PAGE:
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How long did it take you to adjust right hand, coming from BG?

Discussion in 'Jazz Technique [DB]' started by PostBop, May 19, 2011.


  1. PostBop

    PostBop

    Mar 19, 2011
    NJ
    The difference in hand technique going from BG to DB is pretty significant. One thing I miss most is fingering fast. On BG I can can play eighth notes smoothly for extended periods of time, on DB I can only do it by playing perpendicular to the string as if it were a BG, but this has its obvious problems.

    How long did it take you to adjust from playing perpendicular to the string to playing vertically at the same capacity as you once did on BG?
     
  2. Jazzdogg

    Jazzdogg Less barking, more wagging!

    Jul 29, 2006
    San Diego, CA
    On double bass, I pluck from the shoulder, using the weight of my entire arm to generate sound. If I were to attempt to use electric bass technique on DB, I wouldn't be loud enough for an acoustic trio and I'd wear myself out in the process.

    I've seen players like Red Mitchell make it look as though it were easy to play quick passages with a very light touch on DB. But, the very best players always make the difficult look deceptively easy. ;)

    Your best bet is to find a qualified double bass teacher, and change your expectations: despite the familial similarities, double bass and electric bass require completely different techniques.

    Sorry I can't answer your question directly - I learned to play db before I learned electric. I can tell you that going in the opposite direction also required adjustments. Different muscle groups, differents objectives, different skills...
     
  3. Take the advice about getting a teacher. When I started lessons, I wanted to clear up a few things that I saw so many differences of opinion on. One happened to be parralell v perpendicular pizz. His advice was for a strong walking sound you should stay paralell, that way you have the solid meaty sound happening. For faster stuff switch to perpendicular and use two (or more) fingers. You have to get use to pulling the string from the shoulder, but it will eventually come. I have been playing DB (again) for almost five years now, and it is an ongoing process.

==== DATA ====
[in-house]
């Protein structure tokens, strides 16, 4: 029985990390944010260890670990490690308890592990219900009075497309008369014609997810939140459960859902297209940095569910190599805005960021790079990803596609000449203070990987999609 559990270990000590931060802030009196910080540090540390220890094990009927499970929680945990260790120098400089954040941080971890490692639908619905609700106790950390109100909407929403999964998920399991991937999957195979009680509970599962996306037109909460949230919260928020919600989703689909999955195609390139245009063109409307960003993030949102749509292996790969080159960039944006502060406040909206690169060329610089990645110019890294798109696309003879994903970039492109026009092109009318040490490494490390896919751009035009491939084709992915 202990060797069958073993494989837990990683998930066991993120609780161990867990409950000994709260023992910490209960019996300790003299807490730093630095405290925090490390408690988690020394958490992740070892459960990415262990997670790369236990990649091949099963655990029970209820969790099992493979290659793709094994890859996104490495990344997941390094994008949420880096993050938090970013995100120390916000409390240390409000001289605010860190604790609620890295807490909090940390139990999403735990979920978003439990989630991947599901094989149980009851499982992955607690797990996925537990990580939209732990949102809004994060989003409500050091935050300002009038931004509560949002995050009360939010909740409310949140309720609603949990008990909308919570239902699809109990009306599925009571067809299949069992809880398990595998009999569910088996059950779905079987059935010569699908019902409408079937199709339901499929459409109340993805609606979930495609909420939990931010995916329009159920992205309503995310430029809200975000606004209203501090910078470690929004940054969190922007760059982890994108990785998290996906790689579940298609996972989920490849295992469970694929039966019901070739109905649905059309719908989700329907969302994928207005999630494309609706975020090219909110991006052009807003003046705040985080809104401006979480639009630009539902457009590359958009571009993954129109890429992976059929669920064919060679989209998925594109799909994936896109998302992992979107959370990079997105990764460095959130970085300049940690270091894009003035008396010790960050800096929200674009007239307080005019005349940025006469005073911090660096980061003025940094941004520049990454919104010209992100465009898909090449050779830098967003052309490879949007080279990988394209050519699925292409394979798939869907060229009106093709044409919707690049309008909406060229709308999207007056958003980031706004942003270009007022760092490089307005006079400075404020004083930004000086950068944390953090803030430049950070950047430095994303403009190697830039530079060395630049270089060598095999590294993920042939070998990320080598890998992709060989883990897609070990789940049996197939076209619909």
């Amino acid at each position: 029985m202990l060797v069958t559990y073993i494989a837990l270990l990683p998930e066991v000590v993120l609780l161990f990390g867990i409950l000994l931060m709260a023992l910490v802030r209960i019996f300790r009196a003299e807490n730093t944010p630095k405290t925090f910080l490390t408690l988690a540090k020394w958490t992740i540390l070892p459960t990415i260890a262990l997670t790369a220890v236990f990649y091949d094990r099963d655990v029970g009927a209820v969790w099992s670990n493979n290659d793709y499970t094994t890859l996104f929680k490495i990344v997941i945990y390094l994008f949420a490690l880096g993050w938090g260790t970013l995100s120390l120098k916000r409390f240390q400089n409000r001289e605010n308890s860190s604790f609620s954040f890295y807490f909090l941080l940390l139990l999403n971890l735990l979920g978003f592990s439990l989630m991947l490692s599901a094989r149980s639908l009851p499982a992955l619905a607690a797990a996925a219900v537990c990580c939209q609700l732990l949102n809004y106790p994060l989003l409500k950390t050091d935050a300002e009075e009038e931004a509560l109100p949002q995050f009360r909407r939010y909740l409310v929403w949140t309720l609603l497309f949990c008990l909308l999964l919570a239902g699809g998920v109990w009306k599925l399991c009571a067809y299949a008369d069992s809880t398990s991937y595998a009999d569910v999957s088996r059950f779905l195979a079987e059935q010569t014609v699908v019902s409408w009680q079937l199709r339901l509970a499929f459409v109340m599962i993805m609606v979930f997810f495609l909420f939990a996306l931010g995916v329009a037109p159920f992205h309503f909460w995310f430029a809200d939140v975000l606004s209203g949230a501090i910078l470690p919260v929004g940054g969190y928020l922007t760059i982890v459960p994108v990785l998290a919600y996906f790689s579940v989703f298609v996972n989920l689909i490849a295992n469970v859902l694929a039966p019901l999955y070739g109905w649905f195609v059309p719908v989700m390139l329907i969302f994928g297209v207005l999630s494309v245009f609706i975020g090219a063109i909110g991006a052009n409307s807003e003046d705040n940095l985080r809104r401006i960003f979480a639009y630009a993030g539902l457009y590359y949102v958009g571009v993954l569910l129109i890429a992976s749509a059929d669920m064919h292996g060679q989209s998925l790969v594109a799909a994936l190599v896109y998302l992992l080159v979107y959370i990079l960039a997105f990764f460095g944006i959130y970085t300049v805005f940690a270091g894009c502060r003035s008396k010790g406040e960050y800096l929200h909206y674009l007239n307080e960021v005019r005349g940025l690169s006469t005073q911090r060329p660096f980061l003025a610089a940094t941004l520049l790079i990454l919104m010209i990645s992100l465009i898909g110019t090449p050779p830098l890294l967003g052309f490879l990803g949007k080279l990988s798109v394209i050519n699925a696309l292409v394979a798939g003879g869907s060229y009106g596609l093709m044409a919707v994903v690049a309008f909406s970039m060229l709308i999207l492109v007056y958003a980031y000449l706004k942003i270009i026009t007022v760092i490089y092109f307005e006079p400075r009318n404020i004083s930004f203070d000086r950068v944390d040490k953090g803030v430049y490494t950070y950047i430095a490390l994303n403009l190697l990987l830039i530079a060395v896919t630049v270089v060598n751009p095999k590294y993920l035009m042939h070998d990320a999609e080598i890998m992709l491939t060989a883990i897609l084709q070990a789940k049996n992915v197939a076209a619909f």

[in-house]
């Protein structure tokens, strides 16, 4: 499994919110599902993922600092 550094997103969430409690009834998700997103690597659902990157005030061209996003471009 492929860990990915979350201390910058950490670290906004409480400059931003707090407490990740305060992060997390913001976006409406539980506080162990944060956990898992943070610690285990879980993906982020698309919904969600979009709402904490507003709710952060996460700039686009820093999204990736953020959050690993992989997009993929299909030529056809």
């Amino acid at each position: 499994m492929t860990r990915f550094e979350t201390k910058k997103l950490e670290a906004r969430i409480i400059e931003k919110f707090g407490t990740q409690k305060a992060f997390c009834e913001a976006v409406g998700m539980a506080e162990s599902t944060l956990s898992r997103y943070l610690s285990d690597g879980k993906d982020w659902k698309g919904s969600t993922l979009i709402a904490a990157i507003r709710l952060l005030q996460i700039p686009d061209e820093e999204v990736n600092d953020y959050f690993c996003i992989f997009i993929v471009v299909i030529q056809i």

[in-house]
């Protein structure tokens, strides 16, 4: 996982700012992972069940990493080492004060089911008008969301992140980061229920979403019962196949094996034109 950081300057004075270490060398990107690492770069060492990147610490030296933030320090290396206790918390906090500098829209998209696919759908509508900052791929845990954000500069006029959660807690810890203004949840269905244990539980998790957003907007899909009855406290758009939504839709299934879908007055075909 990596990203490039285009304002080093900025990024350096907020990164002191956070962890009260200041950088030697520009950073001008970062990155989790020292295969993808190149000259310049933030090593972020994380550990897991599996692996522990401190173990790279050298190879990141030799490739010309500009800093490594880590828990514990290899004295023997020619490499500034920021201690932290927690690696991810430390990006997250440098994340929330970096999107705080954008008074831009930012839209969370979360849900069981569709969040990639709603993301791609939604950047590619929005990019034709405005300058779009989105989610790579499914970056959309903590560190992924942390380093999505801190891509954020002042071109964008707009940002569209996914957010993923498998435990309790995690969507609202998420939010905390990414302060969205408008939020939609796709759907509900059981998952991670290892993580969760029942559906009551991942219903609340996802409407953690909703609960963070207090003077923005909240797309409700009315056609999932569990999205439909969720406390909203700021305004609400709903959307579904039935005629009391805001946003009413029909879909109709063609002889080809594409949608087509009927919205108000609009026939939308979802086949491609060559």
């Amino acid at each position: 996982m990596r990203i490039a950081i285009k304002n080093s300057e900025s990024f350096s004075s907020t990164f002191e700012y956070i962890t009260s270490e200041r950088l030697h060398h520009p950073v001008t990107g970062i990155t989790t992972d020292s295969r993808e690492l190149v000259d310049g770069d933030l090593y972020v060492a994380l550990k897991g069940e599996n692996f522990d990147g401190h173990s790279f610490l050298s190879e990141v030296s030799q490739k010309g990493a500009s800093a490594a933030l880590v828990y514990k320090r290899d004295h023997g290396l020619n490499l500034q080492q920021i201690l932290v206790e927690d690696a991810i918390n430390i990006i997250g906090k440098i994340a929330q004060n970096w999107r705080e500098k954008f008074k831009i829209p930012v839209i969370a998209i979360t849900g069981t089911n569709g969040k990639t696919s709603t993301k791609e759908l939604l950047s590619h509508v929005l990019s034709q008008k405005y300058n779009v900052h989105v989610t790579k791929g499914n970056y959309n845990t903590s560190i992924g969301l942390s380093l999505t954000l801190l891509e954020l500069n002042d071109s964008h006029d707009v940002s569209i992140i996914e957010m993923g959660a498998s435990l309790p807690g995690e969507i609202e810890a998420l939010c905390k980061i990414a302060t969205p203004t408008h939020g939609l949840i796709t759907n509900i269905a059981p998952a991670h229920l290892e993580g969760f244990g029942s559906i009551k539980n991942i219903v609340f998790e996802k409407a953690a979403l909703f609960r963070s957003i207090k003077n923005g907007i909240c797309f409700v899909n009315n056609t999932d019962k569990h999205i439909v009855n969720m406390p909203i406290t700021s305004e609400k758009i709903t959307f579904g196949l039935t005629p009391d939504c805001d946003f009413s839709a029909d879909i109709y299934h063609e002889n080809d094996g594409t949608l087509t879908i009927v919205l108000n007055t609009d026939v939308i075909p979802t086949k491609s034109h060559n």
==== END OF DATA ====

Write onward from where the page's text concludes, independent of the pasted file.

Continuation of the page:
4. Marc Piane

    Marc Piane

    Jun 14, 2004
    Chicago
    The best description I've heard of right hand pizz and the one I use to teach was from Drew Gress. He says you should have your bass positioned so that, if gravity was allowed to work it's magic, your arm would naturally return to your side. This then enables your ability to let your arm weight do the work.
     
  5. PostBop

    PostBop

    Mar 19, 2011
    NJ
    That sounds like excellent advice, very intelligent solution.

    I received my bass last Friday, scheduled lessons on Tuesday, begin lessons tomorrow. I'm very excited to take lessons, I want to learn proper technique and really get the best performance out of the bass.

    I practice 1-2 hours everyday since Friday. I really hope to evolve a similar technique as my BG skills, but playing a fast bebop line is a real challenge when fingering parallel.
     
  6. PocketGroove82

    PocketGroove82

    Oct 18, 2006
    Chicago
    Welcome to the wonderful world of doubling! I really don't know how long it look me to develop a good pull. But here are some things to consider. You should record yourself playing with a rythmn section or playalong to see how your sound projects in front of the bass. I've noticed that BG guys switching over often play fractionally behind the beat simply because the speed at which a note blooms on the upright is slower than on the BG. Playing behind the beat can be cool, but you will notice that the hard swinging guys are usually on top or on the beat, rather than laying back.

    You should watch some youtube videos of great players from the past and present and notice what they have going on with their right hand at fast tempos. A lot of the older cats, ie sam jones/ray brown, destroy fast tempos pulling parallel with one finger technique. Those guys pulled huge sounds at insane tempos with high action using just one finger because they developed that over years and years. But, you will notice that most modern players considered virtuosos, i.e. the guys who've come up since amplification, pickups, and lower action became common, often switch back and forth between the one finger parallel and two finger perpendicular (or semi perpendicular) approach.
     
  7. powerbass

    powerbass Supporting Member

    Nov 2, 2006
    western MA